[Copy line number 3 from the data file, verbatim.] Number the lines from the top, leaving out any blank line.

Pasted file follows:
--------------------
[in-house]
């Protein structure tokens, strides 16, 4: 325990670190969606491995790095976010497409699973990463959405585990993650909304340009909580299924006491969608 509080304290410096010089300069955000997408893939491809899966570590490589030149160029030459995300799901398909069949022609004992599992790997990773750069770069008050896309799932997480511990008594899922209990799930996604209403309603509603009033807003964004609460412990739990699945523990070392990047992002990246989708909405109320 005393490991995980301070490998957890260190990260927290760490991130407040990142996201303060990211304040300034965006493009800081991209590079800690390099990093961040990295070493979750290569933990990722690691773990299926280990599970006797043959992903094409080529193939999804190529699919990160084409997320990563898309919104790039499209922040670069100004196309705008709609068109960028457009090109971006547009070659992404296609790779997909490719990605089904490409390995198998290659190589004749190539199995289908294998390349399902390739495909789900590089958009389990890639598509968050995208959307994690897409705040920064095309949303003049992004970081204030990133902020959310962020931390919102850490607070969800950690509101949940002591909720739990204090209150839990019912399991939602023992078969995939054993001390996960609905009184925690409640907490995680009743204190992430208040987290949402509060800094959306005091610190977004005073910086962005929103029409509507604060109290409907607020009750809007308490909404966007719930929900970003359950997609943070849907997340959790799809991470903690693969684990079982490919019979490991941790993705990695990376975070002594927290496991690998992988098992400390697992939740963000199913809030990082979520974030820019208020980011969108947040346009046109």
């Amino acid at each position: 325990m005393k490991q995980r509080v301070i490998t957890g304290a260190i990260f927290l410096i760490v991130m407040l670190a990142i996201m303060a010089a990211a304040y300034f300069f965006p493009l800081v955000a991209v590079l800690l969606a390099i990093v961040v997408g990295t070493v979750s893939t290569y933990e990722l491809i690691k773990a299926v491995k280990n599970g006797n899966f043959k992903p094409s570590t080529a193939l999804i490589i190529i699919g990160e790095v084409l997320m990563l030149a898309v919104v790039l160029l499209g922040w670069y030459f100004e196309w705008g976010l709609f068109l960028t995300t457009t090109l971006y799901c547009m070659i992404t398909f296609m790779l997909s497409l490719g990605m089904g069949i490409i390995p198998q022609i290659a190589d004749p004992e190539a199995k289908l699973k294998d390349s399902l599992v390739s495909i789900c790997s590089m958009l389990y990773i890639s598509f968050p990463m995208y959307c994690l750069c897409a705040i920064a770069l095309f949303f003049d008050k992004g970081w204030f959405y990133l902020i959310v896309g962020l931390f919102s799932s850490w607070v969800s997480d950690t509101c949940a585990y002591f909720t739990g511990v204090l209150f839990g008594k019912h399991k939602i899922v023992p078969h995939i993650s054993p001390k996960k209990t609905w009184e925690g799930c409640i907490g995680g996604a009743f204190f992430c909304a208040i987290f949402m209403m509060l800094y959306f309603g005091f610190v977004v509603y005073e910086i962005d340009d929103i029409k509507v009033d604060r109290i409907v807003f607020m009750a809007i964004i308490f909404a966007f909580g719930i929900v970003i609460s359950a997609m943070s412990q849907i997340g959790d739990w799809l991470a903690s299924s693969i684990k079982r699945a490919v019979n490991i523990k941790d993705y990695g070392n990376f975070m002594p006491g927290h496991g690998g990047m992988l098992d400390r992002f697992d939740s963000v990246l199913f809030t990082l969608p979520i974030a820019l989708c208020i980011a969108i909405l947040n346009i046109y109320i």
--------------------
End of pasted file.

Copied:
């Amino acid at each position: 325990m005393k490991q995980r509080v301070i490998t957890g304290a260190i990260f927290l410096i760490v991130m407040l670190a990142i996201m303060a010089a990211a304040y300034f300069f965006p493009l800081v955000a991209v590079l800690l969606a390099i990093v961040v997408g990295t070493v979750s893939t290569y933990e990722l491809i690691k773990a299926v491995k280990n599970g006797n899966f043959k992903p094409s570590t080529a193939l999804i490589i190529i699919g990160e790095v084409l997320m990563l030149a898309v919104v790039l160029l499209g922040w670069y030459f100004e196309w705008g976010l709609f068109l960028t995300t457009t090109l971006y799901c547009m070659i992404t398909f296609m790779l997909s497409l490719g990605m089904g069949i490409i390995p198998q022609i290659a190589d004749p004992e190539a199995k289908l699973k294998d390349s399902l599992v390739s495909i789900c790997s590089m958009l389990y990773i890639s598509f968050p990463m995208y959307c994690l750069c897409a705040i920064a770069l095309f949303f003049d008050k992004g970081w204030f959405y990133l902020i959310v896309g962020l931390f919102s799932s850490w607070v969800s997480d950690t509101c949940a585990y002591f909720t739990g511990v204090l209150f839990g008594k019912h399991k939602i899922v023992p078969h995939i993650s054993p001390k996960k209990t609905w009184e925690g799930c409640i907490g995680g996604a009743f204190f992430c909304a208040i987290f949402m209403m509060l800094y959306f309603g005091f610190v977004v509603y005073e910086i962005d340009d929103i029409k509507v009033d604060r109290i409907v807003f607020m009750a809007i964004i308490f909404a966007f909580g719930i929900v970003i609460s359950a997609m943070s412990q849907i997340g959790d739990w799809l991470a903690s299924s693969i684990k079982r699945a490919v019979n490991i523990k941790d993705y990695g070392n990376f975070m002594p006491g927290h496991g690998g990047m992988l098992d400390r992002f697992d939740s963000v990246l199913f809030t990082l969608p979520i974030a820019l989708c208020i980011a969108i909405l947040n346009i046109y109320i």